Baltimore Ravens: 3 Ways Flacco and the Ravens Can Beat Brady and the Pats

Eric SteitzAnalyst IIISeptember 19, 2012

Baltimore Ravens: 3 Ways Flacco and the Ravens Can Beat Brady and the Pats

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    The no-huddle offense that dominated in Week 1 against the Cincinnati Bengals will need to rebound from a poor performance last week when they face the Patriots. The Ravens will need to perform these things in order to win the first match up of two AFC powers. 

    The Ravens and New England Patriots are a combined three points from 2-0 starts. Both teams lost in Week 2. 

    The Patriots lost their home opener for the first time in 11 years, 20-18 to the Arizona Cardinals (2-0) after Stephen Gostkowski missed a 42-yard field goal. Baltimore’s final drive fell short giving the Philadelphia Eagles a 24-23 win. 

    According to Boston.com, Sunday marks the ninth time these two teams have faced each other—six regular season, two postseason. The Patriots have won every regular season contest. The Ravens snagged their only win in the 2010 wild-card game.

    In danger of falling to 1-2, the Ravens need to do these three things well in order to pick up their first regular-season win over the Patriots.

Hurry Up…and Wait

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    When one of the best RBs in the league is a secondary option, that offense is in good shape. Ray Rice acknowledged that the Ravens’ offense belongs to Joe Flacco

    Flacco and the Ravens will need to get back to their performance from Week 1, when the no-huddle was effective. 

    In the Week 2 loss to the Eagles, Baltimore ran 65 offensive snaps and had just under 26 minutes in time of possession. Against Cincinnati, Baltimore ran 58 plays for 27:35. 

    The Ravens averaged 23.7 seconds per snap against Philadelphia—a loss. In the season-opening win, Flacco’s offense averaged 28.5 seconds per snap.

    Limiting Tom Brady’s time of possession will be crucial for the Ravens to get a win. That can only happen if the no-huddle is efficient. 

    The no-huddle offense is difficult on defenses because it makes substitutions a headache. It’s even more of a headache when drives take six minutes or more. 

    Controlling the clock and keeping the defense fresh will go a long way for the Ravens.

It’s Joe Flacco’s Offense but Ray Rice’s Game

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    Ray Rice is an All-Pro running back and has hit the 1,000-yard mark in each of his last three seasons. The fifth-year pro is coming off a career-high 1,394 yards last season on 291 carries. 

    In his first two games last season, Rice had 42 carries for 127 yards. This season, he has 26 for 167. Typically a slow-starter, Rice breaks into midseason form by Week 3, an encouraging sign for the Ravens. 

    In last year's Week 3 game against St. Louis, Rice averaged nine yards per carry. In Week 3 of 2010, he rushed at a 5.3 YPC clip. 

    The Rutgers product is averaging 6.4 yards per carry this season. If he can continue to improve on those numbers from week-to-week, Rice needs to shoulder a larger load in Week 3.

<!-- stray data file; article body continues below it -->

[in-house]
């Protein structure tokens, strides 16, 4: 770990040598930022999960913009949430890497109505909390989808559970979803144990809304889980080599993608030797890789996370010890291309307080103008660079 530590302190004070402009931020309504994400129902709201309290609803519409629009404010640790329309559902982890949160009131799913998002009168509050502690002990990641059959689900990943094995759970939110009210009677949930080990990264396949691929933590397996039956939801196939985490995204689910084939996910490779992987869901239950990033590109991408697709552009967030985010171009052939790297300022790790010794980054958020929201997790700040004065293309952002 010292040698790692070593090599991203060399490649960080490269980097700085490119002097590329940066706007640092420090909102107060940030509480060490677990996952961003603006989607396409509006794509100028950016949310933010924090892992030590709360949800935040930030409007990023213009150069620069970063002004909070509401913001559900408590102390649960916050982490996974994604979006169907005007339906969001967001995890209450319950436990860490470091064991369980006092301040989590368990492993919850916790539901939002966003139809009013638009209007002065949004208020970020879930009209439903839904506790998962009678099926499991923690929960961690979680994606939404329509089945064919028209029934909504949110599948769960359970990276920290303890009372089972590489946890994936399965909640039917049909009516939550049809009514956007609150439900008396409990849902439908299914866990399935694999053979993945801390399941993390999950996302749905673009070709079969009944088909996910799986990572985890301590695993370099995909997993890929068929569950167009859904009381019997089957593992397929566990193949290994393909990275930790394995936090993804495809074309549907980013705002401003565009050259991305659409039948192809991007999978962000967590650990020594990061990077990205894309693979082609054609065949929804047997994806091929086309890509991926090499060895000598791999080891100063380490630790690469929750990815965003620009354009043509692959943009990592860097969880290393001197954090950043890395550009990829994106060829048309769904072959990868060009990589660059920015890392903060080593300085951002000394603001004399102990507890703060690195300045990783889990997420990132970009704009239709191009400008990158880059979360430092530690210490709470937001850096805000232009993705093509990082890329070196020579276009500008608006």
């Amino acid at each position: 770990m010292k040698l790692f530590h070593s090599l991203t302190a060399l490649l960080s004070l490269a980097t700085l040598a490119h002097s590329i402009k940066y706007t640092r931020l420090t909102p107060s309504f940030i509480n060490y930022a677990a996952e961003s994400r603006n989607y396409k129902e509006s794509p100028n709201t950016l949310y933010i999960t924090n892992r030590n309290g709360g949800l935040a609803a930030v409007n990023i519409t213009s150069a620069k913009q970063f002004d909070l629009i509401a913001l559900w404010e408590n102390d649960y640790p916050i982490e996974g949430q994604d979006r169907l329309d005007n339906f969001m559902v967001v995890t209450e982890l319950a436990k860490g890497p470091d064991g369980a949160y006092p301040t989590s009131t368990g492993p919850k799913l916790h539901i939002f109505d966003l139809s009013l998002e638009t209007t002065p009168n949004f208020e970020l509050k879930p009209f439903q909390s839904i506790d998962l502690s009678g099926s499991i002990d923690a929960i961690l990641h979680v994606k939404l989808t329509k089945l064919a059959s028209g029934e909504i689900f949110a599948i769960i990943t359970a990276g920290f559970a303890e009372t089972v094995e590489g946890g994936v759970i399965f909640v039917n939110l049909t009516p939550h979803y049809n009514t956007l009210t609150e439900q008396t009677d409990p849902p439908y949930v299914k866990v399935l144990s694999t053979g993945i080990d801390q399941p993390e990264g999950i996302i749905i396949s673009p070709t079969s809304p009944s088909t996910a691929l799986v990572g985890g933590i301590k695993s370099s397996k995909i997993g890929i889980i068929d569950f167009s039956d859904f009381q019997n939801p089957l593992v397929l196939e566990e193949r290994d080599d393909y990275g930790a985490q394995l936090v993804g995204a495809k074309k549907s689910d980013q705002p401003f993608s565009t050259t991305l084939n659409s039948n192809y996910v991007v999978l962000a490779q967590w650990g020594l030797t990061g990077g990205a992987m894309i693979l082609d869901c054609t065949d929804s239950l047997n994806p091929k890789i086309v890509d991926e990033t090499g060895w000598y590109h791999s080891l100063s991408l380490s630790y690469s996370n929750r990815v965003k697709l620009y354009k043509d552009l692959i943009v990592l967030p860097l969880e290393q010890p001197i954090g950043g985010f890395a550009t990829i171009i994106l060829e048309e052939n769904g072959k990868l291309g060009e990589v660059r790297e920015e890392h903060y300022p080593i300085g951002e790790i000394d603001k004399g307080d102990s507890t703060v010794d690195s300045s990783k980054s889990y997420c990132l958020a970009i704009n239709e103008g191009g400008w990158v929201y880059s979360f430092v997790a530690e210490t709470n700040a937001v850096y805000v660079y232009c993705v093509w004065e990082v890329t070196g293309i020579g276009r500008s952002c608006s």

The Ravens will need to run the ball effectively against a Patriots defense that is currently fifth in the NFL in rushing defense (62.5 yards allowed per game). Rice has faced the Patriots twice, including a 103-yard game and a 9.4 yard per carry average in Week 4 of 2009. 

    After Rice was underutilized in the Eagles game, head coach John Harbaugh began to question the play-calling, especially after Flacco went just 8-for-25 in the second half. 

    Via David Ginsburg of Yahoo! Sports:

    ''Anytime it doesn't work, you look back on it and say, 'I wish we'd have done something else,''' Harbaugh said. ''Maybe some kind of a run would have popped through there. Maybe it wouldn't have. I'm pretty sure if we'd have called a run and it hadn't gone, you'd be wondering why we didn't throw.'' 

    The Ravens will need a solid ground game to keep Brady off the field and force him to catch up. Rice is currently 11th in the NFL in rushing (83.5 yards per game). He needs to shoulder a bigger load against New England. 

Get Dennis Pitta Involved Early

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    The Baltimore Ravens have talented wide receivers in Torrey Smith, Jacoby Jones and Anquan Boldin. Those three make it difficult for teams to cover, but the Ravens need to continue to feed the ball to tight end Dennis Pitta.

    Pitta is the team’s top receiver with 13 catches and 138 yards. The Ravens have just three receiving touchdowns this season, one from Pitta.

    The 6’4”, 245-lb TE also leads the team in receiving first downs with seven. Sunday night, the Ravens need to find ways to get Pitta involved early.

    A steady dose of runs from Ray Rice, short screen passes and intermediate routes from Pitta should be the game plan against the Patriots. Tight ends have been successful against the Pats, and the BYU product could have a big game.

    Last week, the Pats gave up 62 yards on five catches to former Raven TE Todd Heap. Heap was a matchup problem for a New England defense heavily focused on Larry Fitzgerald.

    In Week 1, another tight end led in receiving against the Patriots. Jared Cook of the struggling Tennessee Titan offense had four catches for 64 yards.

    With the outside threats the Ravens have, Pitta could be in similar match up situations. The relationship that has budded early this season with Flacco and Pitta needs to reach another level Sunday.

    The third-year pro hasn’t caught a pass against the Patriots in his career. That should change this weekend, especially coming off an eight-catch performance against the Eagles.

    Using the workhorses in Rice and Pitta should keep the Ravens' offense on the field. The more first downs earned, the better. Look for a very systematic offensive approach for the Ravens in Week 3.